Remember the Crayola shade Spring Green? That color — a light, energizing cross between highlighter yellow and fresh-cut grass — is exactly what I think of when I think of the season of new beginnings, and has been since I was a crayon-weilding kid. Perhaps that’s why Stem, the new greenery-inspired, unisex fragrance from Malin + Goetz, made such an impression on me. “Stem is all of the elements from a plant that are not the flower,” Matthew Malin and Andrew Goetz, the brand’s founders, tell The Zoe Report — a concept that fits right into 2019’s trend of non-floral perfumes for spring.
“It's our take on the idea of a garden; it is the residue that is left on your hands,” Malin and Goetz, who are also avid horticulturists, explain. “We specifically chose plants for this that felt and smelled more ‘green’ and focused on the non-floral parts.” The resulting combination of muguet flower stalks and rose stems makes for a scent that’s floral-adjacent and somewhat familiar, yet totally fresh-feeling.
This anti-floral vibe is one that many brands are leaning into for the new season — Jo Malone's spring collection goes so far as to favor weeds over flowers. "Hemlock is known to be poisonous and nettles can sting you," Céline Roux, a scent developer for the brand, said of two of the line's key notes in a press release. "In general, you don’t hear about ingredients like [these] in perfumery." But it's 2019, and consumers are searching for something they haven't smelled before.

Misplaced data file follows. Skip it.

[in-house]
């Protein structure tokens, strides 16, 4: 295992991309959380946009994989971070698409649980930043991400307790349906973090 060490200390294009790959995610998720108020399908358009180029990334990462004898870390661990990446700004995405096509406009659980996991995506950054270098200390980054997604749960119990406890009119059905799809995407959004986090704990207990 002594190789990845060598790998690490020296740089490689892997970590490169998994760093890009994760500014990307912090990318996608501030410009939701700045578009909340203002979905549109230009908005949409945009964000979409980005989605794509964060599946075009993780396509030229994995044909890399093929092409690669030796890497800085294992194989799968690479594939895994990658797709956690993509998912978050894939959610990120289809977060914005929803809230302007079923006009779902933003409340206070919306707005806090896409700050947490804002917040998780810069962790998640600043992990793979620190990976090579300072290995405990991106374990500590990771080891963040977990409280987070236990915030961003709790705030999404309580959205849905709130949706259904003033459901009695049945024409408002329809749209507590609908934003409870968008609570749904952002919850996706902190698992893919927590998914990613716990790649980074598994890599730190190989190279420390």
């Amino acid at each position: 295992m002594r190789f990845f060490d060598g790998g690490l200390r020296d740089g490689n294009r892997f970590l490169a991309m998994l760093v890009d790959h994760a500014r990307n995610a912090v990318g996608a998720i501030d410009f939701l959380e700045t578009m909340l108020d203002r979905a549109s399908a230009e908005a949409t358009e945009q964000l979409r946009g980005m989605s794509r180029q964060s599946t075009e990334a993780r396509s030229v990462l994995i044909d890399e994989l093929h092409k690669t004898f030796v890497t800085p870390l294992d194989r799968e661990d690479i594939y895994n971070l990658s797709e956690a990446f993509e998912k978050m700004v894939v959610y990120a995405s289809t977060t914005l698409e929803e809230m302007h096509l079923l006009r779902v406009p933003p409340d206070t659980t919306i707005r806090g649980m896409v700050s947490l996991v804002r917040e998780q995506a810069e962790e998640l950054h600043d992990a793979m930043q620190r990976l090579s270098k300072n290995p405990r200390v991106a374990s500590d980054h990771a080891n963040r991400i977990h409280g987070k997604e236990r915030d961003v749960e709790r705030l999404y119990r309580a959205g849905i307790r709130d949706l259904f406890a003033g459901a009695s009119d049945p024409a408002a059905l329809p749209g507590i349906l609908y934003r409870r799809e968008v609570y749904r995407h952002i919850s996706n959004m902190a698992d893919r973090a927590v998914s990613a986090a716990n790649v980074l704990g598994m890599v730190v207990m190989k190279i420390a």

“I think there’s something about traditional powdery florals, like an old fashioned ‘grandma’ perfume, that people aren’t responding to anymore,” Eric Korman, the co-founder and CEO of PHLUR, tells TZR. “However, there are really fresh botanical scents that invoke other parts of the flower or plant, like the violet leaves and oak moss in our scent Sandara.” Oak moss is a particularly popular note at the moment. Its earthy, dewy aroma makes you feel like you're surrounded by nature, plant life in full bloom, without the cloying quality of overly-feminine florals. In addition to PHLUR’s Sandara, oak moss is a base note in DedCool’s Spring — another unisex offering.
Actually, if you’re intrigued by the anti-floral trend, unisex fragrances may just be your best bet. “Traditionally speaking, florals have always fallen in the female fragrance category,” Carina Chaz, the founder of DedCool, tells The Zoe Report. “With DedCool, I’m committed to creating unisex and gender-fluid scents, while still appealing to everyone.” Florals do factor into the brand's formulations — Spring, for example, uses geranium as a mid note — but "they're always accompanied by an earthy or a citrus note,” Chaz says.
Mastering that delicate balance between masculine and feminine is an art form so nuanced, soon-to-be-launched perfumer Sigil Scent has built its entire brand ethos around it. “We formulate for a balance of masculine (animus) and feminine (anima) energy,” Patrick Kelly, Sigil Scent’s founder, tells TZR. “For instance, our Anima Mundi Eau de Parfum juxtaposes so-called ‘feminine’ floral notes like rose and jasmine with heady immortelle, tobacco, and hinoki.” The result? A perfume that's more spicy than sweet.
Ahead, 11 of the best non-floral fragrances — a mix of new releases and classics alike — that feel oh-so-fresh for spring.
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"As a nose, I’ve always been intrigued by masculine scent profiles and the heavier notes that follow," Chaz tells TZR — like the cedar, incense, and patchouli featured in Spring; balanced out with just a hint of floral. "Geranium works well with woody and citrus notes, while carrying out a muted floral undertone."